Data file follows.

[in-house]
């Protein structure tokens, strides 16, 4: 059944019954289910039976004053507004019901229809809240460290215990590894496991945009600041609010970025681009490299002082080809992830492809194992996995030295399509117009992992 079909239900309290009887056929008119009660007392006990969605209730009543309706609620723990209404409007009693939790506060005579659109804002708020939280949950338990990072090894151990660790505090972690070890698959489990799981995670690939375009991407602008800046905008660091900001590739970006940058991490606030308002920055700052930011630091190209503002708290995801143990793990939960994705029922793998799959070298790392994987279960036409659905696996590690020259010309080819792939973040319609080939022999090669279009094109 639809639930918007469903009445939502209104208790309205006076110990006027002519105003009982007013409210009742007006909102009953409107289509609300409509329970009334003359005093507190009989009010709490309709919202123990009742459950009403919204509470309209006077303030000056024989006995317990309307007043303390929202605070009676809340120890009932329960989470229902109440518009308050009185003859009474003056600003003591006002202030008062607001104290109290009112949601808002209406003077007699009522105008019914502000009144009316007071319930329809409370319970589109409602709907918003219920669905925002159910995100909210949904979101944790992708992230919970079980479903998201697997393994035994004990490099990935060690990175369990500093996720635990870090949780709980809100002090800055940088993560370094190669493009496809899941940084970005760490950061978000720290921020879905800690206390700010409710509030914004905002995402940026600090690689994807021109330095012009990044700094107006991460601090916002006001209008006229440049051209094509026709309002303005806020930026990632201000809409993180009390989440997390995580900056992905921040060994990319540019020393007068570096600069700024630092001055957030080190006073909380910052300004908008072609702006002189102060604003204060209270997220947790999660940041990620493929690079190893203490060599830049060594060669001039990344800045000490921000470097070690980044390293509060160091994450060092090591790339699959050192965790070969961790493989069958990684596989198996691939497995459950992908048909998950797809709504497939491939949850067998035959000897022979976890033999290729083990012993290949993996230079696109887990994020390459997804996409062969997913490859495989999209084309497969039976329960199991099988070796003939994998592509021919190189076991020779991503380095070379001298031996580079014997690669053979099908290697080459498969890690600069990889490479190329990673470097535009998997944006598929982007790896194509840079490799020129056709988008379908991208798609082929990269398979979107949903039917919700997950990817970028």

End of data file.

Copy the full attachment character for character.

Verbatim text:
[in-house]
């Protein structure tokens, strides 16, 4: 059944019954289910039976004053507004019901229809809240460290215990590894496991945009600041609010970025681009490299002082080809992830492809194992996995030295399509117009992992 079909239900309290009887056929008119009660007392006990969605209730009543309706609620723990209404409007009693939790506060005579659109804002708020939280949950338990990072090894151990660790505090972690070890698959489990799981995670690939375009991407602008800046905008660091900001590739970006940058991490606030308002920055700052930011630091190209503002708290995801143990793990939960994705029922793998799959070298790392994987279960036409659905696996590690020259010309080819792939973040319609080939022999090669279009094109 639809639930918007469903009445939502209104208790309205006076110990006027002519105003009982007013409210009742007006909102009953409107289509609300409509329970009334003359005093507190009989009010709490309709919202123990009742459950009403919204509470309209006077303030000056024989006995317990309307007043303390929202605070009676809340120890009932329960989470229902109440518009308050009185003859009474003056600003003591006002202030008062607001104290109290009112949601808002209406003077007699009522105008019914502000009144009316007071319930329809409370319970589109409602709907918003219920669905925002159910995100909210949904979101944790992708992230919970079980479903998201697997393994035994004990490099990935060690990175369990500093996720635990870090949780709980809100002090800055940088993560370094190669493009496809899941940084970005760490950061978000720290921020879905800690206390700010409710509030914004905002995402940026600090690689994807021109330095012009990044700094107006991460601090916002006001209008006229440049051209094509026709309002303005806020930026990632201000809409993180009390989440997390995580900056992905921040060994990319540019020393007068570096600069700024630092001055957030080190006073909380910052300004908008072609702006002189102060604003204060209270997220947790999660940041990620493929690079190893203490060599830049060594060669001039990344800045000490921000470097070690980044390293509060160091994450060092090591790339699959050192965790070969961790493989069958990684596989198996691939497995459950992908048909998950797809709504497939491939949850067998035959000897022979976890033999290729083990012993290949993996230079696109887990994020390459997804996409062969997913490859495989999209084309497969039976329960199991099988070796003939994998592509021919190189076991020779991503380095070379001298031996580079014997690669053979099908290697080459498969890690600069990889490479190329990673470097535009998997944006598929982007790896194509840079490799020129056709988008379908991208798609082929990269398979979107949903039917919700997950990817970028």